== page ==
Don’t Fix What Isn’t Broken

June 14, 2017 6:55 PM0 comments

Democratic voters in Tuesday’s primary election in Virginia chose wisely in nominating the mainstream option for governor over the self-described more progressive candidate. Current lieutenant governor Ralph Northam carried the staunch support of all the state’s major Democratic electeds, including all who’ve won statewide elections in recent years, the current governor Terry McAuliffe, two U.S. senators Tim Kaine and Mark Warner and attorney general Mark Herring.

Northam had to campaign aggressively to win because of the entry into the race of a young, one-term former U.S. congressman Tom Perriello, who came in with some heavy funding and wound up being a lightning rod for support from Sen. Bernie Sanders, Sen. Elizabeth Warren and a phalanx of enthusiastic younger activists in the party. His campaign stressed the need for shaking up the party establishment after the results of last November’s election put Donald Trump into the White House.

Most of the “mainstream” Democrats said that if Perriello won, they’d have no problem supporting him because of the overriding need of their party to show a united front to hold the governor’s seat and to take advantage of an enormous potential to pick up a large number of seats in the state legislature this November.

Winning the race for governor is a particularly important challenge for the Democrats in Virginia, because with a rabidly right-wing legislature, the only thing that has salvaged the state from spiralling down the road of a Kansas or North Carolina has been its Democratic governor McAuliffe who the last few years has vetoed over 100 highly toxic bills that came to his desk highly prejudiced against women, LGBT persons, immigrants and for guns.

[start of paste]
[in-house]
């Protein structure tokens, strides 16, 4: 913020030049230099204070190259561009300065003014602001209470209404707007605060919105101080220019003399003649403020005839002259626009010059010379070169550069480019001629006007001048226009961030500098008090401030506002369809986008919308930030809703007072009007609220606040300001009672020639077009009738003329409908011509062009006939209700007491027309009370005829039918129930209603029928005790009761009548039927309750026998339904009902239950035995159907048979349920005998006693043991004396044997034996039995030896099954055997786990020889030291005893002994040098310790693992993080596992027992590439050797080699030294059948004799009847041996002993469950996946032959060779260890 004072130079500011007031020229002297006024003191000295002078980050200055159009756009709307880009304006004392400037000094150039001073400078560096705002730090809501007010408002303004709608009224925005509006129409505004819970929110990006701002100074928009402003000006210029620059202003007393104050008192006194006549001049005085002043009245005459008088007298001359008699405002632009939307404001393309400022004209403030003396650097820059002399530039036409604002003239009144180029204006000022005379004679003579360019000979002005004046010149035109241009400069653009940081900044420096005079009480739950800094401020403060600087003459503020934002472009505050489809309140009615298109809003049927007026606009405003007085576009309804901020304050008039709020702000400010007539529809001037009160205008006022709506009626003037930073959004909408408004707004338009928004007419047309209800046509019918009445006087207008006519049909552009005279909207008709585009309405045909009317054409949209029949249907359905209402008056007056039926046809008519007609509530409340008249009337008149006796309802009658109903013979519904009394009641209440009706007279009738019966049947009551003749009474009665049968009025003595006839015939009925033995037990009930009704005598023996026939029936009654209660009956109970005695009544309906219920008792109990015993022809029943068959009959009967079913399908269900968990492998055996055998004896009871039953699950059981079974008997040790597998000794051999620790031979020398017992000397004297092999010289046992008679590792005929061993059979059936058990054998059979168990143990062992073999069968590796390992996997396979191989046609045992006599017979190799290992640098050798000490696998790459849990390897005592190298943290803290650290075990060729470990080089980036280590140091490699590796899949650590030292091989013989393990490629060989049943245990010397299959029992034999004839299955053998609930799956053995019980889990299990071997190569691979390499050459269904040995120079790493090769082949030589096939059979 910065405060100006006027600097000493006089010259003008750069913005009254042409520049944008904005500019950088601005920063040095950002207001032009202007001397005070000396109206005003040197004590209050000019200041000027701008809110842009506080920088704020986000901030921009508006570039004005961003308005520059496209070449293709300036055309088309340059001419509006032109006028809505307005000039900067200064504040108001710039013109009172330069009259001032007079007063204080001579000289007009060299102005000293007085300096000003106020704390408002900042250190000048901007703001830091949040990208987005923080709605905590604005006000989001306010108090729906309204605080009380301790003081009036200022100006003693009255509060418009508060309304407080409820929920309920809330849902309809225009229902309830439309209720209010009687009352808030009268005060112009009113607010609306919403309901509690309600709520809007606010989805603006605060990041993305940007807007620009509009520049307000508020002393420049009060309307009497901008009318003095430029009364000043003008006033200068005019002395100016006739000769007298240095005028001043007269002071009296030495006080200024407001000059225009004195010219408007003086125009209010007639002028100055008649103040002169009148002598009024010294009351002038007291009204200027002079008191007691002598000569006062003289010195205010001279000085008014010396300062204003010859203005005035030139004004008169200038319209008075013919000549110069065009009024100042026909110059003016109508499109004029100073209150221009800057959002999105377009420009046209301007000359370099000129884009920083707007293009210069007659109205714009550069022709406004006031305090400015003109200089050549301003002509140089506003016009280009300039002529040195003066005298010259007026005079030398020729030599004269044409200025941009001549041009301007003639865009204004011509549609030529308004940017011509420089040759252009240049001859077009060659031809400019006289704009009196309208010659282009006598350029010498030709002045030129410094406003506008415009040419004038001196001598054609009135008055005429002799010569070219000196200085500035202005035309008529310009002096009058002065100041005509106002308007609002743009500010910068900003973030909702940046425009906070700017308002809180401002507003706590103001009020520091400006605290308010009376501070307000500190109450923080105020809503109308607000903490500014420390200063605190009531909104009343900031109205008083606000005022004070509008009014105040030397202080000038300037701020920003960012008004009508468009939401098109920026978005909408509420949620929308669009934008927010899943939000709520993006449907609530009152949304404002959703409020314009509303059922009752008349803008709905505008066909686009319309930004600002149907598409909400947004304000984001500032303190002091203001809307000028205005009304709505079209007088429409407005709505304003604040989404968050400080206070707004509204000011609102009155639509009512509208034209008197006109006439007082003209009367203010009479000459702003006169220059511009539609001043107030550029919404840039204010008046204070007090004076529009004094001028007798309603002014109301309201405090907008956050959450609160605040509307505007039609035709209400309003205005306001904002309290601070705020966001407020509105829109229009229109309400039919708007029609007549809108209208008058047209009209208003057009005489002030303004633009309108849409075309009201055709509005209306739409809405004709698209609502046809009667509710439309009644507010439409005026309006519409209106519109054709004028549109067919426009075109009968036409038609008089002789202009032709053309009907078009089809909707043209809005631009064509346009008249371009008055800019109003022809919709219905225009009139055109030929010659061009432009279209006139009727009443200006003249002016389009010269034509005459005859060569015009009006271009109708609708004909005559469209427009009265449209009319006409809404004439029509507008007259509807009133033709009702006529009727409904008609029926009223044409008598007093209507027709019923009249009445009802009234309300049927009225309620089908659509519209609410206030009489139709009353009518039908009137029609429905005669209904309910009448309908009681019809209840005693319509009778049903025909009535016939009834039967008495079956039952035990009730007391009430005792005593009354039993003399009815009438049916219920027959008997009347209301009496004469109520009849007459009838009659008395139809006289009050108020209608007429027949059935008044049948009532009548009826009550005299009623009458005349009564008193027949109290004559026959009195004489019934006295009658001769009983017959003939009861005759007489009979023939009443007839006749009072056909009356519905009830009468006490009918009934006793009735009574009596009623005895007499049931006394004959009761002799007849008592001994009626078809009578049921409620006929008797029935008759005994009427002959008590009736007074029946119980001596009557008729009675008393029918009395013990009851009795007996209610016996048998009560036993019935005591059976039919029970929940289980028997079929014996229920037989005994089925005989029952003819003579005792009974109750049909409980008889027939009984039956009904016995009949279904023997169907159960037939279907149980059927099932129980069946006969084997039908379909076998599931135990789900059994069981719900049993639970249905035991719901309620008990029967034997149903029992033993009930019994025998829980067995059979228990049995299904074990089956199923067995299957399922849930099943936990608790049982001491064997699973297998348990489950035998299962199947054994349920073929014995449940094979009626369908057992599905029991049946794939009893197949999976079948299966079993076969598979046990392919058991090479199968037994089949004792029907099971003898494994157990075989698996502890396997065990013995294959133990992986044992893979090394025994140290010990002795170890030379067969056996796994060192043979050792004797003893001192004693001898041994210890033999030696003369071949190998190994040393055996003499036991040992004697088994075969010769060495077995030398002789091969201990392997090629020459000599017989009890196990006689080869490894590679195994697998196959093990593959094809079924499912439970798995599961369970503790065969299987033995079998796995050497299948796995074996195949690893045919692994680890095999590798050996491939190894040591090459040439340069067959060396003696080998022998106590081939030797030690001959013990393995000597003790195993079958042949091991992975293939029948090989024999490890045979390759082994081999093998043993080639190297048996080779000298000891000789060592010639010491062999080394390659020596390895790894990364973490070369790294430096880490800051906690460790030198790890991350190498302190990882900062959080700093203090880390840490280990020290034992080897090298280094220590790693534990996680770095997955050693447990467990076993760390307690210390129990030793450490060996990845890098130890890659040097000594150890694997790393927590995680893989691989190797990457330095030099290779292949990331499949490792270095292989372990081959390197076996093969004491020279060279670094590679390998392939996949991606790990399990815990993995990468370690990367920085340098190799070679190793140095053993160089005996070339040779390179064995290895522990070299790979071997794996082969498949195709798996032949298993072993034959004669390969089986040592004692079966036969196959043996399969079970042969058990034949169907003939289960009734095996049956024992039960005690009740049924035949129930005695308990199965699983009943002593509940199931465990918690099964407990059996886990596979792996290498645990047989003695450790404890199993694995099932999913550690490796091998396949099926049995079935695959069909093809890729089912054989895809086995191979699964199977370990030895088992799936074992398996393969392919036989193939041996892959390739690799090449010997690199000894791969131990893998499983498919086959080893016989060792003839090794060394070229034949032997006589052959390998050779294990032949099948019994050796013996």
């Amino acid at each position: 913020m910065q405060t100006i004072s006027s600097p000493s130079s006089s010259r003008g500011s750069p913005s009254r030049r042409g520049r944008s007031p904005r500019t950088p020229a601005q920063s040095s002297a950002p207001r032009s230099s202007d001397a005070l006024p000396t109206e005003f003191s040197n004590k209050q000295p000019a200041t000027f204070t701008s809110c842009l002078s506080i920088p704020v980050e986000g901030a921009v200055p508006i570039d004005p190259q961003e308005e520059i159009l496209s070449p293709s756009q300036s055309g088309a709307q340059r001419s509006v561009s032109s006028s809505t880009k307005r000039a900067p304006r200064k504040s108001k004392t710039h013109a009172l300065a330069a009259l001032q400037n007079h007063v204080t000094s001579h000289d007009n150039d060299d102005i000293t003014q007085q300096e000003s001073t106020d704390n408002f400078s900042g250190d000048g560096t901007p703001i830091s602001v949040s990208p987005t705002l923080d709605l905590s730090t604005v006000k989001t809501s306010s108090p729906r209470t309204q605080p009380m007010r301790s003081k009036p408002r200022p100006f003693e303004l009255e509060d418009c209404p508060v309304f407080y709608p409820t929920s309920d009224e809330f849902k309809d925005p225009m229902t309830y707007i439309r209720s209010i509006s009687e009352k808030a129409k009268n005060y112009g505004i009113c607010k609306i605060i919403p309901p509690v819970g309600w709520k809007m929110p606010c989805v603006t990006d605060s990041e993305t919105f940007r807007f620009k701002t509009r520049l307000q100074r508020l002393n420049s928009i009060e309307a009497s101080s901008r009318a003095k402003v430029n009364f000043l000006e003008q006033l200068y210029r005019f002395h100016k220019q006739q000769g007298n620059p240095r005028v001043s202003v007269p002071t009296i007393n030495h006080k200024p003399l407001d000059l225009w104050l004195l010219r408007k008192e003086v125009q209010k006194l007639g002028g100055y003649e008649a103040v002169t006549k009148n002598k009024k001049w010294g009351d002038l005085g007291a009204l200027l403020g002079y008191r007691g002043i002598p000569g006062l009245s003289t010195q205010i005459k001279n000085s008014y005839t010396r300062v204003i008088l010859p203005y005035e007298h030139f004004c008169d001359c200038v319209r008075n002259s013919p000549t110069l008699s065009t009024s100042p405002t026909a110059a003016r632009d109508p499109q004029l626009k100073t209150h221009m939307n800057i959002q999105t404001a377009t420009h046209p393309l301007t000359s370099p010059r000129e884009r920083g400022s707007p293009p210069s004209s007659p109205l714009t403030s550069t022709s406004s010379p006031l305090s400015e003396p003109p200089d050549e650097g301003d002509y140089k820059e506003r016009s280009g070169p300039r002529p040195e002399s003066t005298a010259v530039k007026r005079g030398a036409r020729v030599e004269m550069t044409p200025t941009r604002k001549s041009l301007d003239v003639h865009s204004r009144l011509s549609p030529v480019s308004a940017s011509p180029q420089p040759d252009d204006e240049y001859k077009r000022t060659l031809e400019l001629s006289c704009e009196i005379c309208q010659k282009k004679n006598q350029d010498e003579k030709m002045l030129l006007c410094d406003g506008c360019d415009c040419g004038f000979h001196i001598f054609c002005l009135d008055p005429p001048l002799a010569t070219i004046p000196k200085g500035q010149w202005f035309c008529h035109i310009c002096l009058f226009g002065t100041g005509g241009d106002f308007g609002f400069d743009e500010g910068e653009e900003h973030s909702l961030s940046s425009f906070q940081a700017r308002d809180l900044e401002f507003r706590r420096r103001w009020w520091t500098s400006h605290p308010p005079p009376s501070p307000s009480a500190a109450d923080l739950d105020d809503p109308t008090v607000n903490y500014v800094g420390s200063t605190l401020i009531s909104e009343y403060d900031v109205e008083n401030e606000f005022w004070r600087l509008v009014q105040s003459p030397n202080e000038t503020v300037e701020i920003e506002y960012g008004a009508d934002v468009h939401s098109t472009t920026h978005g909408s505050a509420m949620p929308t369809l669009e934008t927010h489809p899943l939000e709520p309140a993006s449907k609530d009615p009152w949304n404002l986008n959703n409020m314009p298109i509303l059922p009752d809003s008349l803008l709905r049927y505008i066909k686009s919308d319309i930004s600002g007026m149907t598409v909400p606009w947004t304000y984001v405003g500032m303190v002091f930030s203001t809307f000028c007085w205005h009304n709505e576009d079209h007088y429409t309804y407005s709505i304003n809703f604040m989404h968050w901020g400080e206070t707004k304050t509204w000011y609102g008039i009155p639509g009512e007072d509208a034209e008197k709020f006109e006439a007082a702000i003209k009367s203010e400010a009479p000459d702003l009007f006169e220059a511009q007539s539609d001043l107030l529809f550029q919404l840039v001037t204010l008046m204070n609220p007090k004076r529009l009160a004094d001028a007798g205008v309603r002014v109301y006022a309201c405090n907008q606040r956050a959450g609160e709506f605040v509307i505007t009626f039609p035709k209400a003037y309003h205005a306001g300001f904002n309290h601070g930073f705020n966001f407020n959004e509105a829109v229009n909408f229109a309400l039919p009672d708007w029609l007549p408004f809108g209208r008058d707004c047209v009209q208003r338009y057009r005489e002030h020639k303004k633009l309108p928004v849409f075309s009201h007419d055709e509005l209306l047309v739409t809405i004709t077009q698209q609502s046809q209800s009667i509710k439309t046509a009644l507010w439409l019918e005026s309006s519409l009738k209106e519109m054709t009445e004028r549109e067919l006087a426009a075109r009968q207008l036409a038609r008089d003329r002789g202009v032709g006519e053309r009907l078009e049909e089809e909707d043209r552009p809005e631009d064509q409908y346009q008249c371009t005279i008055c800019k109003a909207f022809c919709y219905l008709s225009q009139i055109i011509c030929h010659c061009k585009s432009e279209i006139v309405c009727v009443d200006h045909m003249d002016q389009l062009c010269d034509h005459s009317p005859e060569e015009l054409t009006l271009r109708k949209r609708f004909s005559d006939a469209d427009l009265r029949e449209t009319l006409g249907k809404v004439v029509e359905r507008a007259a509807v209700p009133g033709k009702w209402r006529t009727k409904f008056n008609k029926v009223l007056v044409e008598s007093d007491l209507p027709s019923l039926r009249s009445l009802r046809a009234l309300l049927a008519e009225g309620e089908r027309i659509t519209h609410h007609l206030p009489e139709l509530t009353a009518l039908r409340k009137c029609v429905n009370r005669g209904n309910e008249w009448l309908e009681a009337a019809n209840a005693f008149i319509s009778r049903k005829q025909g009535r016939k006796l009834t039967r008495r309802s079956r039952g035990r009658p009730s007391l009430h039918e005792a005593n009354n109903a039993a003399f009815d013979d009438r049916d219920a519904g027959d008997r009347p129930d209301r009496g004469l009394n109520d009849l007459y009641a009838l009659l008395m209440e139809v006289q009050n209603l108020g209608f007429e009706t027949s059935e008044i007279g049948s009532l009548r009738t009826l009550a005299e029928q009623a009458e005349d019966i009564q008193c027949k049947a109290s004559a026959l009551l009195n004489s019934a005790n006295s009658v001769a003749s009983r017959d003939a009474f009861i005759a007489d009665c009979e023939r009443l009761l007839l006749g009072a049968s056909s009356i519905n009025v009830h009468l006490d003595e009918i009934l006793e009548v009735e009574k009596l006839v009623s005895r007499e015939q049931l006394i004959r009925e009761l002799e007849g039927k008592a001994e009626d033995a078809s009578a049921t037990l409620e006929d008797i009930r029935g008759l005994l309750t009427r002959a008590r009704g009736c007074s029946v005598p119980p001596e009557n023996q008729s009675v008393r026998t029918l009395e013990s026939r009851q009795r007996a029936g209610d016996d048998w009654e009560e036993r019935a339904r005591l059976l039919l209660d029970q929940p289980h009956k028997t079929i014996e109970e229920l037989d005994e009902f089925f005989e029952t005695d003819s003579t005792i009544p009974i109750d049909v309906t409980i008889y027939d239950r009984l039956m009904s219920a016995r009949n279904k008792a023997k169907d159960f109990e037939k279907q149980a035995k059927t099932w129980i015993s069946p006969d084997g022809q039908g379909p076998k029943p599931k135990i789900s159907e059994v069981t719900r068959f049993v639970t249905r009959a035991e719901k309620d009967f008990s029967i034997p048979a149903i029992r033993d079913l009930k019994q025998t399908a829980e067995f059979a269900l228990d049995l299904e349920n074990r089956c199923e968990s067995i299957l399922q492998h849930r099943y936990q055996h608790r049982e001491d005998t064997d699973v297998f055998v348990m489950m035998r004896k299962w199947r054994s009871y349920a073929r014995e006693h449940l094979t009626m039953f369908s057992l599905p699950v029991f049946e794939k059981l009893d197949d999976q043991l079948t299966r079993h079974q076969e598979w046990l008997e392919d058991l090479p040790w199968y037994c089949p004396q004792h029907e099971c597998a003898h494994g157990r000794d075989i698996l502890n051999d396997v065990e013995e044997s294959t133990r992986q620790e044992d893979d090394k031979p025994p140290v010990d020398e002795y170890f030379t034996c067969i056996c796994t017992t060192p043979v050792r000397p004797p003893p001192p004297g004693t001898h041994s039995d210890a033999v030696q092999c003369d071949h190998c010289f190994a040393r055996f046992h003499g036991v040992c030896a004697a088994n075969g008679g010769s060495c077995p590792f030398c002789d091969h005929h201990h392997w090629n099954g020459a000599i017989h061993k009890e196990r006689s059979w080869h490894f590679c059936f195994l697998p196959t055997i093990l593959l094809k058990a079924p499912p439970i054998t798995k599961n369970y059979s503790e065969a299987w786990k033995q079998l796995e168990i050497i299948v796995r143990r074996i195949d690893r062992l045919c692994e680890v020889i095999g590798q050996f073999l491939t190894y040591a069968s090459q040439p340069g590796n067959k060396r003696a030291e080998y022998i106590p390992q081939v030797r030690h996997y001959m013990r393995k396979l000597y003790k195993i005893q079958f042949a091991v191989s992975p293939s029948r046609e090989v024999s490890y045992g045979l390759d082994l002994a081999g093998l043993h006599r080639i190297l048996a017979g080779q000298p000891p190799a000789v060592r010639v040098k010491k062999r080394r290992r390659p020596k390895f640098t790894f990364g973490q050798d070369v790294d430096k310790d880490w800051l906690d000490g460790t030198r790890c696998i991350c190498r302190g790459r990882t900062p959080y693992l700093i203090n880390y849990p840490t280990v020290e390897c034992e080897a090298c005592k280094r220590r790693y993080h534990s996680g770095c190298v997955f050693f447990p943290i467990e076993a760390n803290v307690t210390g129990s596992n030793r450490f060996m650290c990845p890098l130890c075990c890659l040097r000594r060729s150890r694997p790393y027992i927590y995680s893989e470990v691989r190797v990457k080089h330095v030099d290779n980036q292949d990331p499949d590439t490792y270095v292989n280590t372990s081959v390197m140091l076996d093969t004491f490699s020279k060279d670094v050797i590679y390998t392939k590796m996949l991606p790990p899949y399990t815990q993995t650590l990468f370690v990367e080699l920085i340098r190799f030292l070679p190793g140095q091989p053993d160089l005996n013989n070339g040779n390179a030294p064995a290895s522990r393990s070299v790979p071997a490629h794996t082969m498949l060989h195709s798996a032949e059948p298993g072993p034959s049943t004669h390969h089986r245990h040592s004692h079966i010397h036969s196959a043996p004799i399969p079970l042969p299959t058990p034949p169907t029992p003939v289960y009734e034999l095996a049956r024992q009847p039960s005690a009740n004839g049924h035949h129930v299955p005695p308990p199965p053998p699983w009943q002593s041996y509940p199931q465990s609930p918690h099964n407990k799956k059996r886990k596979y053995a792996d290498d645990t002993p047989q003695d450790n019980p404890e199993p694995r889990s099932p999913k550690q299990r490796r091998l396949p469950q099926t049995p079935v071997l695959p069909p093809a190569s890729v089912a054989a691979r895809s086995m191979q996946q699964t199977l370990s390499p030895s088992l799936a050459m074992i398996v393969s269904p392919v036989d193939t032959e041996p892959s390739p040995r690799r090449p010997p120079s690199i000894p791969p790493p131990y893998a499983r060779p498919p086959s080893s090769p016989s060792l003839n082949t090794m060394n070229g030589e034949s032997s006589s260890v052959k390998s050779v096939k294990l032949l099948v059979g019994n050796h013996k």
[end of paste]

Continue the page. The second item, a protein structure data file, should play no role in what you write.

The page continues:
With Virginia now the only state in the union that still forbids a governor from holding more than one term, this election was to find an able successor to McAuliffe who would share his values and, equally important, of course, be able to win the general election in November. As the current lieutenant governor, and with a lengthy record of serving in the state legislature before that, Northam was the self-evident choice to meet those qualifications.
But then Perriello entered the primary race, and sought to sweep up the momentum of the Sanders wing of the party.

Now, there were a number of problems with this, mostly variations on the old rule, “If it ain’t broke, don’t fix it.”

The narrative I think is the most misguided coming out of last November’s disastrous election result is to fix the blame for the loss on Democrats, including but not limited to Hillary Clinton.

I don’t need to remind you that Clinton won the popular vote by over three million votes. That is pretty phenomenal when the headwinds against her are taken into account, the fact that she was running to become the nation’s first woman president, that she was identified with a Clinton “dynasty,” that Republicans were relentless in exploiting misogynist sentiments, making every small misstep she may have taken as evidence of the ostensible disadvantages of her gender and turning them all into causes celebre, and not even to mention the fact that the Russians were going all out to provide covert aid to her opponent (in ways we will be learning about as the investigations underway now will reveal and no doubt shock us all).

Those who would sow division within the ranks of their enemies must be taking great delight in all the jibber jabber going around about how corrupt and inept the current leadership of the Democratic Party is.

The same goes for those who sought to disrupt the LGBT Pride events this month by trying to block the parade and lambast the event organizers for taking money from Wells Fargo and other big corporate interests.

The burgeoning LGBT movement is a very potent force in society now, and its sassy and intelligent ranks provide great hopes for the future of our country because they necessarily stand outside the mainstream.

Don’t worry that they may appear to be less than political in the usual sense. They are necessarily political by the very nature of who they are. Whose interests are served by trying to weaken their impact?

 


Nicholas Benton may be emailed at nfbenton@fcnp.com.

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